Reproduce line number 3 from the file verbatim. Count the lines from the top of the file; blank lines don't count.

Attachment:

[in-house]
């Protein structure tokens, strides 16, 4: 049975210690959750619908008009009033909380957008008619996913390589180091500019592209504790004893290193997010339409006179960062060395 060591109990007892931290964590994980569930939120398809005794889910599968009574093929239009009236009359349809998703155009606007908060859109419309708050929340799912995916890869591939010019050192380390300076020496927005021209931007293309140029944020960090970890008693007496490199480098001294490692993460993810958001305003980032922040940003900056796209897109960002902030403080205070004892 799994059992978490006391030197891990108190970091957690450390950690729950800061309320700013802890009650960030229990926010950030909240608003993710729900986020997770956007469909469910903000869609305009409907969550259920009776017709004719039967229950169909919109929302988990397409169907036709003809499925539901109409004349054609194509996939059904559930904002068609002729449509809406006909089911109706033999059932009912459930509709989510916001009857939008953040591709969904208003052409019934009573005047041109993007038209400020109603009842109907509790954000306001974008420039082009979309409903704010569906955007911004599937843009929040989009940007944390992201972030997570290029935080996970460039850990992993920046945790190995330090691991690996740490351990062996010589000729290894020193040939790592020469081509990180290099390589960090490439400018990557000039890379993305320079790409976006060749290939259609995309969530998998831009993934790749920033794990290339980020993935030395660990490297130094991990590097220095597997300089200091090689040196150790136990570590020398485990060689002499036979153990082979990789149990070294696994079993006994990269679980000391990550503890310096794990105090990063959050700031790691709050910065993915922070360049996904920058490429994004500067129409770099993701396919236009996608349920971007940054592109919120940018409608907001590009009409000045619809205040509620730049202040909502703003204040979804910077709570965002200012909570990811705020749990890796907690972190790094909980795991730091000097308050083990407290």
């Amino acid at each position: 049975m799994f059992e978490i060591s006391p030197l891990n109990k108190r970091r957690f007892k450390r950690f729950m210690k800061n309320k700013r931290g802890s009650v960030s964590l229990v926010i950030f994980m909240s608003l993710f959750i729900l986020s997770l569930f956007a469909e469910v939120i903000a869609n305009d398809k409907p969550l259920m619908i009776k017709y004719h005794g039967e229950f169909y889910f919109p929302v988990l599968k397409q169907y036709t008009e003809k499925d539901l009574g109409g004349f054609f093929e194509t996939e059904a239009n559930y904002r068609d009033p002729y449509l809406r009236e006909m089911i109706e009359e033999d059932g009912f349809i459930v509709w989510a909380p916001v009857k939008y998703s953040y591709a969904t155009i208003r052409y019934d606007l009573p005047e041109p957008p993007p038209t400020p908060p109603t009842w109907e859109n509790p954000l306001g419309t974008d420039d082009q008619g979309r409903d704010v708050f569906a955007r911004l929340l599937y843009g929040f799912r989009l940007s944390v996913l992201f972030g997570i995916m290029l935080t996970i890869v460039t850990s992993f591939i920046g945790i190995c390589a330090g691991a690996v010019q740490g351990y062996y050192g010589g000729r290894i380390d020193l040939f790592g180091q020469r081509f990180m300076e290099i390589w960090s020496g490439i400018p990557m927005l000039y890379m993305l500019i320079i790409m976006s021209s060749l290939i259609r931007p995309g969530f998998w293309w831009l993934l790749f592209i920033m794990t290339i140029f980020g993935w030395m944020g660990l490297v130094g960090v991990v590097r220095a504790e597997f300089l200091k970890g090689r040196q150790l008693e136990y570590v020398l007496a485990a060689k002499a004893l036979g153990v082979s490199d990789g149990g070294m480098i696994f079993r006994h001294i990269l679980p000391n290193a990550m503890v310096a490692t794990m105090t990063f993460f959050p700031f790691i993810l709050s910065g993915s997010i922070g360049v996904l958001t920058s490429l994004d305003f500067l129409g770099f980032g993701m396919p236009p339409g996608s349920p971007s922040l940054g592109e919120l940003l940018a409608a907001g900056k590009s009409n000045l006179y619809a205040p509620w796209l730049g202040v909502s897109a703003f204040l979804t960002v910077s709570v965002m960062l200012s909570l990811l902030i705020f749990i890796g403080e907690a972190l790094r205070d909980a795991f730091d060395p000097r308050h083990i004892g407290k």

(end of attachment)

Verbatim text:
């Amino acid at each position: 049975m799994f059992e978490i060591s006391p030197l891990n109990k108190r970091r957690f007892k450390r950690f729950m210690k800061n309320k700013r931290g802890s009650v960030s964590l229990v926010i950030f994980m909240s608003l993710f959750i729900l986020s997770l569930f956007a469909e469910v939120i903000a869609n305009d398809k409907p969550l259920m619908i009776k017709y004719h005794g039967e229950f169909y889910f919109p929302v988990l599968k397409q169907y036709t008009e003809k499925d539901l009574g109409g004349f054609f093929e194509t996939e059904a239009n559930y904002r068609d009033p002729y449509l809406r009236e006909m089911i109706e009359e033999d059932g009912f349809i459930v509709w989510a909380p916001v009857k939008y998703s953040y591709a969904t155009i208003r052409y019934d606007l009573p005047e041109p957008p993007p038209t400020p908060p109603t009842w109907e859109n509790p954000l306001g419309t974008d420039d082009q008619g979309r409903d704010v708050f569906a955007r911004l929340l599937y843009g929040f799912r989009l940007s944390v996913l992201f972030g997570i995916m290029l935080t996970i890869v460039t850990s992993f591939i920046g945790i190995c390589a330090g691991a690996v010019q740490g351990y062996y050192g010589g000729r290894i380390d020193l040939f790592g180091q020469r081509f990180m300076e290099i390589w960090s020496g490439i400018p990557m927005l000039y890379m993305l500019i320079i790409m976006s021209s060749l290939i259609r931007p995309g969530f998998w293309w831009l993934l790749f592209i920033m794990t290339i140029f980020g993935w030395m944020g660990l490297v130094g960090v991990v590097r220095a504790e597997f300089l200091k970890g090689r040196q150790l008693e136990y570590v020398l007496a485990a060689k002499a004893l036979g153990v082979s490199d990789g149990g070294m480098i696994f079993r006994h001294i990269l679980p000391n290193a990550m503890v310096a490692t794990m105090t990063f993460f959050p700031f790691i993810l709050s910065g993915s997010i922070g360049v996904l958001t920058s490429l994004d305003f500067l129409g770099f980032g993701m396919p236009p339409g996608s349920p971007s922040l940054g592109e919120l940003l940018a409608a907001g900056k590009s009409n000045l006179y619809a205040p509620w796209l730049g202040v909502s897109a703003f204040l979804t960002v910077s709570v965002m960062l200012s909570l990811l902030i705020f749990i890796g403080e907690a972190l790094r205070d909980a795991f730091d060395p000097r308050h083990i004892g407290k």